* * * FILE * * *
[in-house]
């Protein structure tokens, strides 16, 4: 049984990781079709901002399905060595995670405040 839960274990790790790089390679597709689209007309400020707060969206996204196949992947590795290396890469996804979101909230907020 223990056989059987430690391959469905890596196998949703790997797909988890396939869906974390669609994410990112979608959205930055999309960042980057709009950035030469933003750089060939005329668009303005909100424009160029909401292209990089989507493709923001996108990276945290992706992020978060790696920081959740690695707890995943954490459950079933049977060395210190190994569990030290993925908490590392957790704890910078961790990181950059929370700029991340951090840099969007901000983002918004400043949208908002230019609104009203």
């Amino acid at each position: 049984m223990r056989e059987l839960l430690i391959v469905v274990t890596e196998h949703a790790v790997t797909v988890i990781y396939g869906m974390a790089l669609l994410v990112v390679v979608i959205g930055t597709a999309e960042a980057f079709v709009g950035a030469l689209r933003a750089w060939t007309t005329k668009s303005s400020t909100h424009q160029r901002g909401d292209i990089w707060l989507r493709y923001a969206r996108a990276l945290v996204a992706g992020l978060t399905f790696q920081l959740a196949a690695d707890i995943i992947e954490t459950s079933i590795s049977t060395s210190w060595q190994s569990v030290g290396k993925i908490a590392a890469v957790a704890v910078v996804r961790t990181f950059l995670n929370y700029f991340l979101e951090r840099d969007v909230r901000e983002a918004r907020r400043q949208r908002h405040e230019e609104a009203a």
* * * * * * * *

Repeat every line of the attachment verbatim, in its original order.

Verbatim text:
[in-house]
């Protein structure tokens, strides 16, 4: 049984990781079709901002399905060595995670405040 839960274990790790790089390679597709689209007309400020707060969206996204196949992947590795290396890469996804979101909230907020 223990056989059987430690391959469905890596196998949703790997797909988890396939869906974390669609994410990112979608959205930055999309960042980057709009950035030469933003750089060939005329668009303005909100424009160029909401292209990089989507493709923001996108990276945290992706992020978060790696920081959740690695707890995943954490459950079933049977060395210190190994569990030290993925908490590392957790704890910078961790990181950059929370700029991340951090840099969007901000983002918004400043949208908002230019609104009203």
């Amino acid at each position: 049984m223990r056989e059987l839960l430690i391959v469905v274990t890596e196998h949703a790790v790997t797909v988890i990781y396939g869906m974390a790089l669609l994410v990112v390679v979608i959205g930055t597709a999309e960042a980057f079709v709009g950035a030469l689209r933003a750089w060939t007309t005329k668009s303005s400020t909100h424009q160029r901002g909401d292209i990089w707060l989507r493709y923001a969206r996108a990276l945290v996204a992706g992020l978060t399905f790696q920081l959740a196949a690695d707890i995943i992947e954490t459950s079933i590795s049977t060395s210190w060595q190994s569990v030290g290396k993925i908490a590392a890469v957790a704890v910078v996804r961790t990181f950059l995670n929370y700029f991340l979101e951090r840099d969007v909230r901000e983002a918004r907020r400043q949208r908002h405040e230019e609104a009203a």